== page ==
The History Of Retail In 100 Objects – The Rialto Bridge


History Of Retail Rialto Bridge

It’s Tuesday so it’s The History Of Retail In 100 Objects post – This weeks object is The Rialto Bridge

Recognised worldwide as an architectural icon , the Rialto Bridge in Venice is the oldest of four structures spanning the ancient city’s Grand Canal. Construction of the bridge was necessitated by the popularity of the Rialto Market on the canal’s eastern bank. Venice flourished as a centre of trade throughout the 13th and 14th centuries and its dominance of the maritime industry and trade made it one of Europe’s most prosperous cities.

The Rialto Bridge was at the centre of it all and for centuries served as the only dry land connection across the Grand Canal. As such, the bridge helped facilitate commerce in one of the world’s most vibrant trading hubs. An early version of the bridge established in 1181 was made of floating pontoons. However, the establishment of the Rialto Market and its growing popularity prompted construction of a higher capacity wooden structure. The original wooden bridge was built with inclined ramps on either side and a centre section which could move to accommodate the passage of larger vessels on the canal. Although an improvement from earlier versions, the wood structure required frequent maintenance, occasionally caught fire and collapsed on several occasions. To remedy the situation, a stone structure was considered and in 1551 proposals were requested from architects. A design for a stone structure similar to the wooden bridge to be replace was accepted from Antonio da Ponte. The design was regarded as bold, if not foolhardy, and sceptics feared the centre span would collapse due to the weight of the stone. Construction proceeded and the bridge was completed in 1591. The concerns of sceptics proved unfounded as the Rialto Bridge has withstood the test of time and more than four centuries after its completion remains serviceable.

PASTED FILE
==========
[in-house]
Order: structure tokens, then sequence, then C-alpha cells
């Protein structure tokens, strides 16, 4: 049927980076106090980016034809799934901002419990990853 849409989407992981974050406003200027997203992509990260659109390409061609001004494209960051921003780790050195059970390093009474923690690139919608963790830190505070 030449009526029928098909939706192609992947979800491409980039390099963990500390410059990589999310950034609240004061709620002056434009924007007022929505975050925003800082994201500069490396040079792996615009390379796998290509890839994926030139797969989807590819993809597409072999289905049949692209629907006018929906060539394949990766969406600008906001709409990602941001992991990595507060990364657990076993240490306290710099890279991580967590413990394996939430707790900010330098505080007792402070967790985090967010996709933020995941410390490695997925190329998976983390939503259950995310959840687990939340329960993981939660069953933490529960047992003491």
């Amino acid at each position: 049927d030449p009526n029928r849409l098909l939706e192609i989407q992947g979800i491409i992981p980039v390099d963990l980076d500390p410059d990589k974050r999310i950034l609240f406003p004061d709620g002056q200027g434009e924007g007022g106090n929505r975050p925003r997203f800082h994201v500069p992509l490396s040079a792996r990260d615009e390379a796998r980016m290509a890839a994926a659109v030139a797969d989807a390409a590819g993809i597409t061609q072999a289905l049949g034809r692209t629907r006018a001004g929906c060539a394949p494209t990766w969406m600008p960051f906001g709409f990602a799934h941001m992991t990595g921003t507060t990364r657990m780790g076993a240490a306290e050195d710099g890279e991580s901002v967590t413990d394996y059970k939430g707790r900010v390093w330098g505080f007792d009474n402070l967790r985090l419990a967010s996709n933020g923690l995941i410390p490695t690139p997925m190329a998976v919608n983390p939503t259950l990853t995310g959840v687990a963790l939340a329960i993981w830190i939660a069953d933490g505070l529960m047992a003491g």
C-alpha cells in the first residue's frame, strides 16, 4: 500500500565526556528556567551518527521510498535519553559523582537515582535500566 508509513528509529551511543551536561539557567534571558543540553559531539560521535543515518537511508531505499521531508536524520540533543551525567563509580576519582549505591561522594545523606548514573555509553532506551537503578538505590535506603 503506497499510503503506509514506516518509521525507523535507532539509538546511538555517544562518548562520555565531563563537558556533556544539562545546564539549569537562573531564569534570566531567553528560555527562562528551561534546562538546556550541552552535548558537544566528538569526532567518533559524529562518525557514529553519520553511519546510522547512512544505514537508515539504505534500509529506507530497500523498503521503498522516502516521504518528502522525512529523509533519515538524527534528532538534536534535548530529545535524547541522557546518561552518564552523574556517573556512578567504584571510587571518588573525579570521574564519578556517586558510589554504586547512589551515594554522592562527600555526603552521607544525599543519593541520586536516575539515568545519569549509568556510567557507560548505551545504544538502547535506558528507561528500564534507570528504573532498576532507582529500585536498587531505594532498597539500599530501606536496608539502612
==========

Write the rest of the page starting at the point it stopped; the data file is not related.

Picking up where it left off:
Contribution to Retail History

The Rialto Bridge in all its various forms contributed to the success of the Rialto Market and the establishment of Venice as a hub of global commerce. The bridge highlighted the important role infrastructure plays in facilitating commerce and provided crucial ingress and egress to the city’s vibrant market. The establishment of new sea routes diminished Venice’s role on the world stage, but the enduring image of the Rialto Bridge serves as a reminder of the city’s bygone greatness.

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